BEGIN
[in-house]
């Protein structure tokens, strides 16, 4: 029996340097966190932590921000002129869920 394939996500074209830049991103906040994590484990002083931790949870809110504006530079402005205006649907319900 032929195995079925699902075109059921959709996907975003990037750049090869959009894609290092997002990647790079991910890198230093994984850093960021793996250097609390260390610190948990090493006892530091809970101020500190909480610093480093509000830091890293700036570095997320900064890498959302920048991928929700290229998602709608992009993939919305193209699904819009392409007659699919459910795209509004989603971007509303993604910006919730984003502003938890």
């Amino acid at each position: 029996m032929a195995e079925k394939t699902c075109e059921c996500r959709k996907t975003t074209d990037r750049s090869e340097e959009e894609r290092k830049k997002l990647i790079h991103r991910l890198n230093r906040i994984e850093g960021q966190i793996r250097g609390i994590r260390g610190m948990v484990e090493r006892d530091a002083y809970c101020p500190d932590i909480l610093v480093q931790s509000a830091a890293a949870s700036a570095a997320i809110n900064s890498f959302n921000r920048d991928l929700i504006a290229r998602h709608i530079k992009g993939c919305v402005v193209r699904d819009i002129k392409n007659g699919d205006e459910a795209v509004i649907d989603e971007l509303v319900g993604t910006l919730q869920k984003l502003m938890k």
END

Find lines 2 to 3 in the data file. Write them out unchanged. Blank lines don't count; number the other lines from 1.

């Protein structure tokens, strides 16, 4: 029996340097966190932590921000002129869920 394939996500074209830049991103906040994590484990002083931790949870809110504006530079402005205006649907319900 032929195995079925699902075109059921959709996907975003990037750049090869959009894609290092997002990647790079991910890198230093994984850093960021793996250097609390260390610190948990090493006892530091809970101020500190909480610093480093509000830091890293700036570095997320900064890498959302920048991928929700290229998602709608992009993939919305193209699904819009392409007659699919459910795209509004989603971007509303993604910006919730984003502003938890």
């Amino acid at each position: 029996m032929a195995e079925k394939t699902c075109e059921c996500r959709k996907t975003t074209d990037r750049s090869e340097e959009e894609r290092k830049k997002l990647i790079h991103r991910l890198n230093r906040i994984e850093g960021q966190i793996r250097g609390i994590r260390g610190m948990v484990e090493r006892d530091a002083y809970c101020p500190d932590i909480l610093v480093q931790s509000a830091a890293a949870s700036a570095a997320i809110n900064s890498f959302n921000r920048d991928l929700i504006a290229r998602h709608i530079k992009g993939c919305v402005v193209r699904d819009i002129k392409n007659g699919d205006e459910a795209v509004i649907d989603e971007l509303v319900g993604t910006l919730q869920k984003l502003m938890k």